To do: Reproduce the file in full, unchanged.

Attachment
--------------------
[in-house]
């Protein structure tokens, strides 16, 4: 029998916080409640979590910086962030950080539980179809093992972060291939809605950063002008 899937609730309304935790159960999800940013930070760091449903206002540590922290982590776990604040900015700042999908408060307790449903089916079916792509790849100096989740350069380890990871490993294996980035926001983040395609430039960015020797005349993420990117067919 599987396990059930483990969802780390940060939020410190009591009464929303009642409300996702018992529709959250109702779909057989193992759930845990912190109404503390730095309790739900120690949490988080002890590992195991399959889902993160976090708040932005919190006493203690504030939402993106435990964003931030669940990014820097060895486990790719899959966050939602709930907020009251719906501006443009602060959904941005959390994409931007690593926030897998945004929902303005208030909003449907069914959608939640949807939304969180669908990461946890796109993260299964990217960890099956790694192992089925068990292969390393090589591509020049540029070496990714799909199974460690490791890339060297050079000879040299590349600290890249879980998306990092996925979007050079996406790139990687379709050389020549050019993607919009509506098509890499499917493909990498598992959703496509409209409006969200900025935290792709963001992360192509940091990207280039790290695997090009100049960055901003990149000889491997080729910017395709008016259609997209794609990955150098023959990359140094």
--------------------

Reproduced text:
[in-house]
């Protein structure tokens, strides 16, 4: 029998916080409640979590910086962030950080539980179809093992972060291939809605950063002008 899937609730309304935790159960999800940013930070760091449903206002540590922290982590776990604040900015700042999908408060307790449903089916079916792509790849100096989740350069380890990871490993294996980035926001983040395609430039960015020797005349993420990117067919 599987396990059930483990969802780390940060939020410190009591009464929303009642409300996702018992529709959250109702779909057989193992759930845990912190109404503390730095309790739900120690949490988080002890590992195991399959889902993160976090708040932005919190006493203690504030939402993106435990964003931030669940990014820097060895486990790719899959966050939602709930907020009251719906501006443009602060959904941005959390994409931007690593926030897998945004929902303005208030909003449907069914959608939640949807939304969180669908990461946890796109993260299964990217960890099956790694192992089925068990292969390393090589591509020049540029070496990714799909199974460690490791890339060297050079000879040299590349600290890249879980998306990092996925979007050079996406790139990687379709050389020549050019993607919009509506098509890499499917493909990498598992959703496509409209409006969200900025935290792709963001992360192509940091990207280039790290695997090009100049960055901003990149000889491997080729910017395709008016259609997209794609990955150098023959990359140094």